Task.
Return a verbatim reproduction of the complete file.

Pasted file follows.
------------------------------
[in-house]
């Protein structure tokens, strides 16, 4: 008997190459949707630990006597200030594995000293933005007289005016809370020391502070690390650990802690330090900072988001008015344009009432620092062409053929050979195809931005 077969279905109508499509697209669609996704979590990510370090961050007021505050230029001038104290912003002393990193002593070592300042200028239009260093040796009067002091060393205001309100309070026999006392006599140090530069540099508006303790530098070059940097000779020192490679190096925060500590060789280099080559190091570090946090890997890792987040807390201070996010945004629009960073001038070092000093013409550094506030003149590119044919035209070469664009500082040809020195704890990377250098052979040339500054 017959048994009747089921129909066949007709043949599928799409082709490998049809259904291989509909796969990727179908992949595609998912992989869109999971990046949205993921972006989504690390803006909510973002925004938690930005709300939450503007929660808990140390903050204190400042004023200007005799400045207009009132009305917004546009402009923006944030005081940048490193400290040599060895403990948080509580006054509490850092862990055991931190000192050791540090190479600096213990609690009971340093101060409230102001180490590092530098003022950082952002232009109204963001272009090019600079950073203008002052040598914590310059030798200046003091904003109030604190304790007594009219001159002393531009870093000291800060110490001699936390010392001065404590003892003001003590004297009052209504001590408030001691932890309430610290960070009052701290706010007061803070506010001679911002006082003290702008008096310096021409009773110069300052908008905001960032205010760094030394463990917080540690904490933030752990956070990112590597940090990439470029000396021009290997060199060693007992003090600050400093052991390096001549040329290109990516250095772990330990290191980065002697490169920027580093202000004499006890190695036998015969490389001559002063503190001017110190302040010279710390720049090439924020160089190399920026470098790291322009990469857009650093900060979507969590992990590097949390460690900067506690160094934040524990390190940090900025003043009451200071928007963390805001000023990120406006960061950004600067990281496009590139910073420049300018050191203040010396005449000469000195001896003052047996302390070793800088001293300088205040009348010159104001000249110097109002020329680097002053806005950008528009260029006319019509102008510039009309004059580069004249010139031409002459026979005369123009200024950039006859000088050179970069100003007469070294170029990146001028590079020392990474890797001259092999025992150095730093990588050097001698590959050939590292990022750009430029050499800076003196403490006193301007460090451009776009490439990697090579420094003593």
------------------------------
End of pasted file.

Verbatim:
[in-house]
């Protein structure tokens, strides 16, 4: 008997190459949707630990006597200030594995000293933005007289005016809370020391502070690390650990802690330090900072988001008015344009009432620092062409053929050979195809931005 077969279905109508499509697209669609996704979590990510370090961050007021505050230029001038104290912003002393990193002593070592300042200028239009260093040796009067002091060393205001309100309070026999006392006599140090530069540099508006303790530098070059940097000779020192490679190096925060500590060789280099080559190091570090946090890997890792987040807390201070996010945004629009960073001038070092000093013409550094506030003149590119044919035209070469664009500082040809020195704890990377250098052979040339500054 017959048994009747089921129909066949007709043949599928799409082709490998049809259904291989509909796969990727179908992949595609998912992989869109999971990046949205993921972006989504690390803006909510973002925004938690930005709300939450503007929660808990140390903050204190400042004023200007005799400045207009009132009305917004546009402009923006944030005081940048490193400290040599060895403990948080509580006054509490850092862990055991931190000192050791540090190479600096213990609690009971340093101060409230102001180490590092530098003022950082952002232009109204963001272009090019600079950073203008002052040598914590310059030798200046003091904003109030604190304790007594009219001159002393531009870093000291800060110490001699936390010392001065404590003892003001003590004297009052209504001590408030001691932890309430610290960070009052701290706010007061803070506010001679911002006082003290702008008096310096021409009773110069300052908008905001960032205010760094030394463990917080540690904490933030752990956070990112590597940090990439470029000396021009290997060199060693007992003090600050400093052991390096001549040329290109990516250095772990330990290191980065002697490169920027580093202000004499006890190695036998015969490389001559002063503190001017110190302040010279710390720049090439924020160089190399920026470098790291322009990469857009650093900060979507969590992990590097949390460690900067506690160094934040524990390190940090900025003043009451200071928007963390805001000023990120406006960061950004600067990281496009590139910073420049300018050191203040010396005449000469000195001896003052047996302390070793800088001293300088205040009348010159104001000249110097109002020329680097002053806005950008528009260029006319019509102008510039009309004059580069004249010139031409002459026979005369123009200024950039006859000088050179970069100003007469070294170029990146001028590079020392990474890797001259092999025992150095730093990588050097001698590959050939590292990022750009430029050499800076003196403490006193301007460090451009776009490439990697090579420094003593």